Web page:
“It’s not what I expected.
Is it what you expected?”
I doubt it was fully the intention of bookwriter Adam Mathais and composer Brad Alexander to suggest Dante’s circles of hell in the unconnected stories of their song cycle See Rock City And Other Destinations but there are moments when it might feel like it. The show purports to show vignettes of people searching for the meaning of life and love against the backdrop of different US landmarks with no real connection between them all save the shadowy presence of the Tour Guide, lurking at each scene.
In reality, we get fragments of stories accompanied by a handful of songs each which a youthful company try their hardest to make register but few really succeed. They’re hardly helped by a format which allows so short a time to establish their characters and a score which seems intent mainly on showcasing a wide range of musical styles rather than really forming any sort of narrative push or wider coherence to the scattered storytelling. Nor does Graham Hubbard’s direction really help us to find any connective tissue that might help the piece hang together more effectively.
Glimmers shine through in some of the performances: Nancy Sullivan’s pie-purloining waitress is an appealing presence in the opening segment; the G&S-aping squabbling sisters on an Alaskan cruise to scatter their dad’s ashes hint at interesting characters; and Joshua LeClair’s recently-dumped UFO-hunting geek finds a real emotional punch but one which is shattered by the baffling decision to further fragment his storyline in amongst the others. But every time one gets an inkling of who these people might be and what they might want, it’s time to descend to the next circle.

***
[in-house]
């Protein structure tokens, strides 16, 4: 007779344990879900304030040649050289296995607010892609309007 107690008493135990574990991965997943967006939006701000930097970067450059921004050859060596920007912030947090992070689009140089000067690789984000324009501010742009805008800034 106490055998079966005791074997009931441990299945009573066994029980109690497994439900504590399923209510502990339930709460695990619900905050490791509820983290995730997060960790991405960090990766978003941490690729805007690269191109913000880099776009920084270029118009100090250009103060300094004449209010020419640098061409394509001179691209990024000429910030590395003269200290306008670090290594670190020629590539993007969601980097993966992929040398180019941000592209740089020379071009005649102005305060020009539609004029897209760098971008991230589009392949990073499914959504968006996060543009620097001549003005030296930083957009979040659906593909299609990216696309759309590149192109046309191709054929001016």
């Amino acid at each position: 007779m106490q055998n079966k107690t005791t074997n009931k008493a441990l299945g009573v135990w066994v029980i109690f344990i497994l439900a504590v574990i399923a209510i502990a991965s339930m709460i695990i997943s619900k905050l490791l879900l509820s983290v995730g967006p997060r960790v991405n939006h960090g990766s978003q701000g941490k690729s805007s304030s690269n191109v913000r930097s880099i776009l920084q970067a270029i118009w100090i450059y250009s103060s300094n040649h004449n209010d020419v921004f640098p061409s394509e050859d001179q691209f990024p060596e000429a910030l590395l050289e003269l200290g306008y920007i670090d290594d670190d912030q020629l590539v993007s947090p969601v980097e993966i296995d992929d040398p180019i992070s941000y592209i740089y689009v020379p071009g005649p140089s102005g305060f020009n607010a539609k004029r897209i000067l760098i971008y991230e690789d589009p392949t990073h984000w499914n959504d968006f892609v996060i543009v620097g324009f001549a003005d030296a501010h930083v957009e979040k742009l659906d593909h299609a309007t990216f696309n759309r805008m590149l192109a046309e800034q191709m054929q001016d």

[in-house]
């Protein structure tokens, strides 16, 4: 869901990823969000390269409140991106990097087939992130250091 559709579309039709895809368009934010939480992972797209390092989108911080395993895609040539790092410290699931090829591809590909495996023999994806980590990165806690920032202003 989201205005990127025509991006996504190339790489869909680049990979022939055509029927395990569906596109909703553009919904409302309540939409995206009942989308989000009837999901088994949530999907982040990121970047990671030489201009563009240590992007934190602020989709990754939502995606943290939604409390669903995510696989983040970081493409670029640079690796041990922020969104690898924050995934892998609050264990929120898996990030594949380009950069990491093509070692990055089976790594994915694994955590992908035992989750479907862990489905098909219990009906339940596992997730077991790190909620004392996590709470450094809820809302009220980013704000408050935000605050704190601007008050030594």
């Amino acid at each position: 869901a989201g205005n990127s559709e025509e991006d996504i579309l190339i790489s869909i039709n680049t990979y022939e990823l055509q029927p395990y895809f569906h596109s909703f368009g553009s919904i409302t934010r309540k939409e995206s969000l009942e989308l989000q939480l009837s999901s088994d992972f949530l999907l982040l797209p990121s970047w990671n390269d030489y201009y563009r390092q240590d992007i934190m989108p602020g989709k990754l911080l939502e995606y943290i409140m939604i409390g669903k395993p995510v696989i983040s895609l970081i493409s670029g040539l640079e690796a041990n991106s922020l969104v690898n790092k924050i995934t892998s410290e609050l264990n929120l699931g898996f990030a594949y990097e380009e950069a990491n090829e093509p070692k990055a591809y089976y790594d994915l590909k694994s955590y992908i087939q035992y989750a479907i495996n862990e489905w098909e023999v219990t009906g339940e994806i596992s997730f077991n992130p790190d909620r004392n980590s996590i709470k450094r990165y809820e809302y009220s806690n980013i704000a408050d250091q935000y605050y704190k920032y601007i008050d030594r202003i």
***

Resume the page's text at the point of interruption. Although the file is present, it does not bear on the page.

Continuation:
The chopping and changing does however mean nothing lingers too long: a misguided sequence at the Alamo flounders in its oddness; the tussling preppy schoolboys who play hooky at Coney Island and end up getting the willies in the haunted house, quite literally, suffer from being entirely too predictable though Barney Glover and Richard Dawes infuse much energy into their work; and it’ll take a saint’s patience not to shove the runaway bride at Niagara Falls into a barrel yourself during the overlong final section. Matt Ramplin’s musical direction has its moments but in the face of some uneven vocal performances, is often struggling for balance.